Tokyo may now have more French restaurants than Paris. And many of them are what French food used to be before the fast food outlets took over the Champs-Elysées. But more interesting for our argument here is the tenpanyaki, that marvellous grill with a near acrobat performing cook. Few know that it arose when in impoverished, burned out post-WWI Tokyo, some Japanese set up temporary kitchens on the Ginza using the abandoned oil barrels of U.S. Occupation troops for a grill stoking them with charcoal. Now that is an application of style!
Pre-industrial Japan knew nothing of the passage of time, or at least monitoring it, as did most agricultural and hunting societies. But when it adopted the clock, it did so with a vengeance. The Japanese day – if not always the night – is governed by this strict adherence. Coming late to an appointment in Japan is very close to a criminal act. I know of at least one huge business deal which foundered when the Western partner chose to change the date of a culmination of negotiations, attempting to amend what had been earlier negotiated to a determined schedule. Despite their heritage of Buddhism – also borrowed from the Chinese and the Koreans with very distinctive Japanese innovation – Japanese do not believe in the anonymity of the individual and his chunk of time. Life is seen as worth living and it is critical to harness every minute of it. Another application of style?
It’s easy enough to caricature these Japanese customs and many others. That is always the case with high style – the parodies of Russian and French and now American ballet, that culmination of Western music, the plastic arts and celebration of the beauty of the human body is archetypical.
The spectacle of two individuals or a group saying farewell in a welter of bowing can turn very humours to the foreigner [the outside person as the Chinese character used by the Japanese literally means]. They continue the bowing until some unknown clock somewhere intervenes. There is also the problem of bowing lower [or higher] than your interlocutor, indicating that hierarchical sense that dominates all Japanese personal relationships. Played out at the entrance to an underground railway station or on a train platform, it almost risks body and limb.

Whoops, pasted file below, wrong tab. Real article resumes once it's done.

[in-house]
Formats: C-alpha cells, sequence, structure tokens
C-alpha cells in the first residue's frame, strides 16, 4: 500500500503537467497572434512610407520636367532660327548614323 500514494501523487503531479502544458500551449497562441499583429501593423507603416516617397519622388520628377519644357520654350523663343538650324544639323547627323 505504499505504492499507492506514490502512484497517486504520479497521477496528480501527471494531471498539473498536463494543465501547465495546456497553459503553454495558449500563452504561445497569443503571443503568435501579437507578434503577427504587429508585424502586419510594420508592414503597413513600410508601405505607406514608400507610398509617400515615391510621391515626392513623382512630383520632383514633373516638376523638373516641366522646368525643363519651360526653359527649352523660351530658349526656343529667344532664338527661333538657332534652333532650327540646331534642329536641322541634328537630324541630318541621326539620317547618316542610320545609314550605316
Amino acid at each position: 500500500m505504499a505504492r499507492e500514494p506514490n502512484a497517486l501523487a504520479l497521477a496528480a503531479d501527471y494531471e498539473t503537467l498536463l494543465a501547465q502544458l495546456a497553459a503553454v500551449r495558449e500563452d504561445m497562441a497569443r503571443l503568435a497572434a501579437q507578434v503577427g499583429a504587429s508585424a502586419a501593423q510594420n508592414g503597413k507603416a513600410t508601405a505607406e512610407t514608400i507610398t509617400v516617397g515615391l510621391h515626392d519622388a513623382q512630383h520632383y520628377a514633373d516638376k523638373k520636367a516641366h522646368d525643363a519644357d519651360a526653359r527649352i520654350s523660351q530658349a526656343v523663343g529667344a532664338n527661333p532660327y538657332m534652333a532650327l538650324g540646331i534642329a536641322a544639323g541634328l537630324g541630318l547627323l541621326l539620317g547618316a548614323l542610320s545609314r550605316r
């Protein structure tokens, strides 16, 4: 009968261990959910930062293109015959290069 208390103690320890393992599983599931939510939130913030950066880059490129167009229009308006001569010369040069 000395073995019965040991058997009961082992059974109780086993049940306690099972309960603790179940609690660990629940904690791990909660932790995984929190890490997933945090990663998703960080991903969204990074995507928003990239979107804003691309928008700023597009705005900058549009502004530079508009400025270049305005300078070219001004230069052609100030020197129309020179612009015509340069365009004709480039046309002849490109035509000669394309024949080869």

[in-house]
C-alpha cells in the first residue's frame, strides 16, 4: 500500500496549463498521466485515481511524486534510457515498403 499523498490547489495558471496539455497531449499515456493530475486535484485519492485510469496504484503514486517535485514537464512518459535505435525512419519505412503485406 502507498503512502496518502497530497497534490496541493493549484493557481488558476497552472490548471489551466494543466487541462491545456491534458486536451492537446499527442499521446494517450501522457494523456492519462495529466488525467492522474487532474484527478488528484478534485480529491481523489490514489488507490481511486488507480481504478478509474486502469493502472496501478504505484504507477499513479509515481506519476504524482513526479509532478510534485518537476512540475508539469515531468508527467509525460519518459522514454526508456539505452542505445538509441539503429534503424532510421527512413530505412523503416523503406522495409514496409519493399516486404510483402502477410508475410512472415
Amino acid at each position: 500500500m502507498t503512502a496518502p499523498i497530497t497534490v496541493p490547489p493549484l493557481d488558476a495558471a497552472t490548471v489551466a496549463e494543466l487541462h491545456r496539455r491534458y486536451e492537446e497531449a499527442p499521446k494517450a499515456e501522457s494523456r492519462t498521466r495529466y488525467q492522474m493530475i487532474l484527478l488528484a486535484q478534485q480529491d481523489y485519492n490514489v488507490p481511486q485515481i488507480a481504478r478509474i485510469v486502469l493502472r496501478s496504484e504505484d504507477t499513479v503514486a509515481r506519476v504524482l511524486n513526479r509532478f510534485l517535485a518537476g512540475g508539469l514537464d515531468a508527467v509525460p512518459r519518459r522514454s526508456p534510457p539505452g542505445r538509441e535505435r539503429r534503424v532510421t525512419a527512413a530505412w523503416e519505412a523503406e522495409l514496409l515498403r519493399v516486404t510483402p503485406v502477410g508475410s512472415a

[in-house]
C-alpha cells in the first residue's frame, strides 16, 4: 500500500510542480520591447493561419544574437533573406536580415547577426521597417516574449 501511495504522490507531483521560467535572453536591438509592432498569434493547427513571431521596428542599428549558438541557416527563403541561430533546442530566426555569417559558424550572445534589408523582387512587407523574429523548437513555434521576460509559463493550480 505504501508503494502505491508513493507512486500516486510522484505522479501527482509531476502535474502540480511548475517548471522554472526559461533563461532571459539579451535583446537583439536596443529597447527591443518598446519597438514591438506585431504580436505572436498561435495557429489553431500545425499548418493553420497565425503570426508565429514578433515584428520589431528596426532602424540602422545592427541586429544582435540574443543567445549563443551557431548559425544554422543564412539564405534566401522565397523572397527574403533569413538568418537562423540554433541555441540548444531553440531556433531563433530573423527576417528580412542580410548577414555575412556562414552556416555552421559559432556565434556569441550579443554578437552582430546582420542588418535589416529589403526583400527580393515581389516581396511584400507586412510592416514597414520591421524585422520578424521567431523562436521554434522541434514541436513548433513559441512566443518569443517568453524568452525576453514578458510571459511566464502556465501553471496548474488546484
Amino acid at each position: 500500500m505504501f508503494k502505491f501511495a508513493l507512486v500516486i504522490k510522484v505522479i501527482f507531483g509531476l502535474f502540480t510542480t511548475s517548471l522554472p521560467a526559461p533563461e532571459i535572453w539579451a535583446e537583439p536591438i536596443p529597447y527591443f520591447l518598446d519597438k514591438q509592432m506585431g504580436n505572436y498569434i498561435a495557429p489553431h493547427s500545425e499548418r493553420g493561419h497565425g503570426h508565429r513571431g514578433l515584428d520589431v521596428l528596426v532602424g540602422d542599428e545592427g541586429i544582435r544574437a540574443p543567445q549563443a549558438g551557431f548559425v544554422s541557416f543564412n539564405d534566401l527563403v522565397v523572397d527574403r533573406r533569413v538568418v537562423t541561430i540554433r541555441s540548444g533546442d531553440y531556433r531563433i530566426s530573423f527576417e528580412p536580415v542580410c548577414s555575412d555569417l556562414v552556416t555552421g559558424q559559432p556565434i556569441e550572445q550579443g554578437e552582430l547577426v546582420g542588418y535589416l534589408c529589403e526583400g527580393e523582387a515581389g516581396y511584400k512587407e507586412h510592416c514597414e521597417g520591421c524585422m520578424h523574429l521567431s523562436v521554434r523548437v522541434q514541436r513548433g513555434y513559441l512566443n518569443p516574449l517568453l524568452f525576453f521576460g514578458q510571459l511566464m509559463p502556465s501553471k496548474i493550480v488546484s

Ah! My reader says but what about those terrible atrocities of the Japanese. Frankly, I neither excuse them nor can I explain them in my Japanese exposure in all these years. I do know that whatever happened in Nanking in 1937 was not that different from the “normal” three days of rape and pillage that had ”normally” been “permitted” after a military victory during the breakdown of Chinese society during the Ch’ing dynasty in the 18th and 19th centuries. Another old friend — also long deceased — Theodore Cohen, author of one of the best books on the U.S. Occupation, a seasoned Occupation bureaucrat, and a very successful merchant in his later years, had an explanation; when the Japanese are off the tatami [the traditional grass floor mats] there are no rules in a highly ordered [stylized] society.
But then I have no explanation how the Germans, in many ways the soul of Western civilization, organized with Teutonic determination and attention to detail the attempted destruction of a community who from Heine to Mendelssohn had contributed so much to their own culture as well as Europe and the world. That, I put it to you, was the epitome of unstyle.